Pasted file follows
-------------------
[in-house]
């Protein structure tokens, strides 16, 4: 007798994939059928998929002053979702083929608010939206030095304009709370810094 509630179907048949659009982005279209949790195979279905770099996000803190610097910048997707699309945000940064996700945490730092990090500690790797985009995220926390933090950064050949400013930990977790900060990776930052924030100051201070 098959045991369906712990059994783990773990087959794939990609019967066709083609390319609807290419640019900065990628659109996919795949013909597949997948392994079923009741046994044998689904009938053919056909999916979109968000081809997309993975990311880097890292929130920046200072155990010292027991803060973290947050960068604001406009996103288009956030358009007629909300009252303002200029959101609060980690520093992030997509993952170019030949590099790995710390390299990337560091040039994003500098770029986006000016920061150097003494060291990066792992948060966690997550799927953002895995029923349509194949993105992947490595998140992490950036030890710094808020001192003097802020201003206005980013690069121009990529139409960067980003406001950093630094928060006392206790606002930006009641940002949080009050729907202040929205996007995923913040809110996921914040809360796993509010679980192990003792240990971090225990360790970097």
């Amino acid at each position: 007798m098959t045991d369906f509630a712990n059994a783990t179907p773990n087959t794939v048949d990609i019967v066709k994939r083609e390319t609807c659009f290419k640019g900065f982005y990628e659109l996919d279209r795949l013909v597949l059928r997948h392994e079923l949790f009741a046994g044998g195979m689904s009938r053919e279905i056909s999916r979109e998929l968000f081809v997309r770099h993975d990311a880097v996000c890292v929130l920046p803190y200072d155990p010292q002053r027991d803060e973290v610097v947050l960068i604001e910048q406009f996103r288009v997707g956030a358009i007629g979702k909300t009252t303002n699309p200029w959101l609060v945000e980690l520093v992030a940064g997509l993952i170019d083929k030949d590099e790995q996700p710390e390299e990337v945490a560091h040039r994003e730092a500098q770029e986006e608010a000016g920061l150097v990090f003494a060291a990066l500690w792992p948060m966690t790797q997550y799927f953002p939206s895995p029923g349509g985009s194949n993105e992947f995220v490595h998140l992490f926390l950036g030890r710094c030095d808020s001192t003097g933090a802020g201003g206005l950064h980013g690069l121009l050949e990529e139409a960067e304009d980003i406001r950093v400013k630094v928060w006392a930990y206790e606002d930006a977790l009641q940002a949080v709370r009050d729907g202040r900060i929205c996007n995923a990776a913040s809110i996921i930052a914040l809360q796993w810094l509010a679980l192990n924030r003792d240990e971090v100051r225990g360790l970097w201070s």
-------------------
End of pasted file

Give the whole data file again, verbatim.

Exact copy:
[in-house]
């Protein structure tokens, strides 16, 4: 007798994939059928998929002053979702083929608010939206030095304009709370810094 509630179907048949659009982005279209949790195979279905770099996000803190610097910048997707699309945000940064996700945490730092990090500690790797985009995220926390933090950064050949400013930990977790900060990776930052924030100051201070 098959045991369906712990059994783990773990087959794939990609019967066709083609390319609807290419640019900065990628659109996919795949013909597949997948392994079923009741046994044998689904009938053919056909999916979109968000081809997309993975990311880097890292929130920046200072155990010292027991803060973290947050960068604001406009996103288009956030358009007629909300009252303002200029959101609060980690520093992030997509993952170019030949590099790995710390390299990337560091040039994003500098770029986006000016920061150097003494060291990066792992948060966690997550799927953002895995029923349509194949993105992947490595998140992490950036030890710094808020001192003097802020201003206005980013690069121009990529139409960067980003406001950093630094928060006392206790606002930006009641940002949080009050729907202040929205996007995923913040809110996921914040809360796993509010679980192990003792240990971090225990360790970097």
């Amino acid at each position: 007798m098959t045991d369906f509630a712990n059994a783990t179907p773990n087959t794939v048949d990609i019967v066709k994939r083609e390319t609807c659009f290419k640019g900065f982005y990628e659109l996919d279209r795949l013909v597949l059928r997948h392994e079923l949790f009741a046994g044998g195979m689904s009938r053919e279905i056909s999916r979109e998929l968000f081809v997309r770099h993975d990311a880097v996000c890292v929130l920046p803190y200072d155990p010292q002053r027991d803060e973290v610097v947050l960068i604001e910048q406009f996103r288009v997707g956030a358009i007629g979702k909300t009252t303002n699309p200029w959101l609060v945000e980690l520093v992030a940064g997509l993952i170019d083929k030949d590099e790995q996700p710390e390299e990337v945490a560091h040039r994003e730092a500098q770029e986006e608010a000016g920061l150097v990090f003494a060291a990066l500690w792992p948060m966690t790797q997550y799927f953002p939206s895995p029923g349509g985009s194949n993105e992947f995220v490595h998140l992490f926390l950036g030890r710094c030095d808020s001192t003097g933090a802020g201003g206005l950064h980013g690069l121009l050949e990529e139409a960067e304009d980003i406001r950093v400013k630094v928060w006392a930990y206790e606002d930006a977790l009641q940002a949080v709370r009050d729907g202040r900060i929205c996007n995923a990776a913040s809110i996921i930052a914040l809360q796993w810094l509010a679980l192990n924030r003792d240990e971090v100051r225990g360790l970097w201070s």